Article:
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Undivided Interests in Interesting Times

Undivided Interests in Interesting Times

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Undivided Interests in Interesting Times

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  1. Undivided Interests inInteresting Times A Sharing of Information from Many Generous ASFMRA Appraisers By: Eldon Krull

  2. Undivided Interest Spreadsheet

  3. Brief History of Undivided InterestTax Case History

  4. Technical Advice Memorandum 9336002 (May 28, 1993) “ the amount of any discount should be limited to the petitioner’s share of the estimated cost of a partition of the property.” Changed with LeFrak LeFrak V Commissioner – T.C. Memo 1993-526 (November 16. 1993): Appraiser must consider the “cost, uncertainty, and delays attendant upon partition proceedings as the basis for allowing a discount in valuing fractional interests in real property.”

  5. Estate of Cervin T.C. Memo 1994-550 (October 31, 1994): “Such partition would involve substantial legal costs, appraisal fees, and delay.” Estate of Barge T.C. Memo. 1997-188 (April 23, 1997) Court developed its own cost-to-partition analysis and recognized that partition period could be up to 4 years. Court model became the most accepted model for undivided interest valuations.

  6. Sample Barge Type Analysis

  7. Sample Barge Type Analysis

  8. Sample Barge Type Analysis

  9. Sample Barge Type Analysis

  10. Sample Barge Type Analysis

  11. Adjusting for Tax Implications of a delayed sale: Most sellers in today’s land market believe that increased taxes are coming in the future. Be careful about using deductions that have not been proven in court. Base any deductions on opinions of tax experts– poll at least three TAX CPA’s in the area where the subject is located. Would a jury or judge accept your facts as reasonable if challenged. Suggestions? Opinions?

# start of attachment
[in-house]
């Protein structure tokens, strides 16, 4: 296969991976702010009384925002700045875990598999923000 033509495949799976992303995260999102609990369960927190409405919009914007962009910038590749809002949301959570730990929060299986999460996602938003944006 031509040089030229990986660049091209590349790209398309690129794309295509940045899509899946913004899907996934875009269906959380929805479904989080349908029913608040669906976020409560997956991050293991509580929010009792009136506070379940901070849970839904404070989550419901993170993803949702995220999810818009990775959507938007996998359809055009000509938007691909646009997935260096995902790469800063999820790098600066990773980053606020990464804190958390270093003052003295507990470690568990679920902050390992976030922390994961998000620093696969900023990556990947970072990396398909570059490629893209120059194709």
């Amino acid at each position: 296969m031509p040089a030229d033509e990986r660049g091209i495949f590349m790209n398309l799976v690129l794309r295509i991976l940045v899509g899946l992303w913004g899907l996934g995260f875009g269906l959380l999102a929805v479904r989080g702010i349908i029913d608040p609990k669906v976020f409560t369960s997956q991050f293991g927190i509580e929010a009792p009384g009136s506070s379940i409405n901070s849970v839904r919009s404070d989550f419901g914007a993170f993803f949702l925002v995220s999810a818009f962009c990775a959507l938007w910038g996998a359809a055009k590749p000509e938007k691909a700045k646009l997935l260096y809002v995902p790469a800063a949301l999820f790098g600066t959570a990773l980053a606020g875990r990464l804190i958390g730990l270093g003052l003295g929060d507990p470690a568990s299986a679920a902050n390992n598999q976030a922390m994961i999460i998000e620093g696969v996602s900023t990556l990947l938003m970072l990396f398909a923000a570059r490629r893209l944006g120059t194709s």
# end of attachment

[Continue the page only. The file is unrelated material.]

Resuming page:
12. Adjusting for Risk of Drop in Land Prices Due to a delayed sale: The agricultural land market is currently in the midst of a trend of land prices increasing at rates rarely seen before for such extended periods. Would most judges and juries accept a discount due to the probability of a return to a trend-line average? LeFrak decision required that valuation include uncertainty which increases with historic rises in land values. A standard disclaimer on any investment brochure will state that past performance does not indicate future performance. Be very careful as no court case backs this line of thought. Only consider using if land sale professionals in the area of the subject would state agreement.

  13. Adjusting for Risk of Drop in Land Prices Due to a delayed sale: If the IRS argued that current trends indicate that land is going up and that land should be appreciated during the 3 year partition holding period, then the IRS would be accepting that past trends indicate future trends. If a tax court accepted the argument that past trends indicate the future trend, then the court may also have to accept that the past showed that when land prices became extended above trends lines (shown in the graph), then land prices would be expected to go back to the point where the current prices crossed over the exponential equation line. Comments?